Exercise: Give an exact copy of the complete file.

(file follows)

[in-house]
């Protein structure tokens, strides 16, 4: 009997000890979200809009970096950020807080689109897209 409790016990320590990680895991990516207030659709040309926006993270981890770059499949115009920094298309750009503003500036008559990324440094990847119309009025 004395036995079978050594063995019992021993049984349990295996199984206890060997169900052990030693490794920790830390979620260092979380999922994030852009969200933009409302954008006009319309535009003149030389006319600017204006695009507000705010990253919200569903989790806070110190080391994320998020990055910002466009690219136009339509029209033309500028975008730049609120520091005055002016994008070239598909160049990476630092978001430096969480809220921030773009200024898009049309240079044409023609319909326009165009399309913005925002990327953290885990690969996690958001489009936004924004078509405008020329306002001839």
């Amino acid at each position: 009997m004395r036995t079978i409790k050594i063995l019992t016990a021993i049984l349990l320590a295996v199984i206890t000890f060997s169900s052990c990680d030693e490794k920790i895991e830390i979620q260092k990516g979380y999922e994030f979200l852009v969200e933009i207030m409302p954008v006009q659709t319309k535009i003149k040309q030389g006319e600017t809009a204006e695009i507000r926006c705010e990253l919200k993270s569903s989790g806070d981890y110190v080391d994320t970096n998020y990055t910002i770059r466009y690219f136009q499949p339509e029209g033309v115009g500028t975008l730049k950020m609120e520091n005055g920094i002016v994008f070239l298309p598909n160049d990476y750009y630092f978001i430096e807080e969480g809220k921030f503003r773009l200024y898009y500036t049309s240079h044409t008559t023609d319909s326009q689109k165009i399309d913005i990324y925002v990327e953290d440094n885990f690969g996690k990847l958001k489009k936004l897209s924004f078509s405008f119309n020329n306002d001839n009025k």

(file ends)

[in-house]
């Protein structure tokens, strides 16, 4: 009997000890979200809009970096950020807080689109897209 409790016990320590990680895991990516207030659709040309926006993270981890770059499949115009920094298309750009503003500036008559990324440094990847119309009025 004395036995079978050594063995019992021993049984349990295996199984206890060997169900052990030693490794920790830390979620260092979380999922994030852009969200933009409302954008006009319309535009003149030389006319600017204006695009507000705010990253919200569903989790806070110190080391994320998020990055910002466009690219136009339509029209033309500028975008730049609120520091005055002016994008070239598909160049990476630092978001430096969480809220921030773009200024898009049309240079044409023609319909326009165009399309913005925002990327953290885990690969996690958001489009936004924004078509405008020329306002001839």
């Amino acid at each position: 009997m004395r036995t079978i409790k050594i063995l019992t016990a021993i049984l349990l320590a295996v199984i206890t000890f060997s169900s052990c990680d030693e490794k920790i895991e830390i979620q260092k990516g979380y999922e994030f979200l852009v969200e933009i207030m409302p954008v006009q659709t319309k535009i003149k040309q030389g006319e600017t809009a204006e695009i507000r926006c705010e990253l919200k993270s569903s989790g806070d981890y110190v080391d994320t970096n998020y990055t910002i770059r466009y690219f136009q499949p339509e029209g033309v115009g500028t975008l730049k950020m609120e520091n005055g920094i002016v994008f070239l298309p598909n160049d990476y750009y630092f978001i430096e807080e969480g809220k921030f503003r773009l200024y898009y500036t049309s240079h044409t008559t023609d319909s326009q689109k165009i399309d913005i990324y925002v990327e953290d440094n885990f690969g996690k990847l958001k489009k936004l897209s924004f078509s405008f119309n020329n306002d001839n009025k």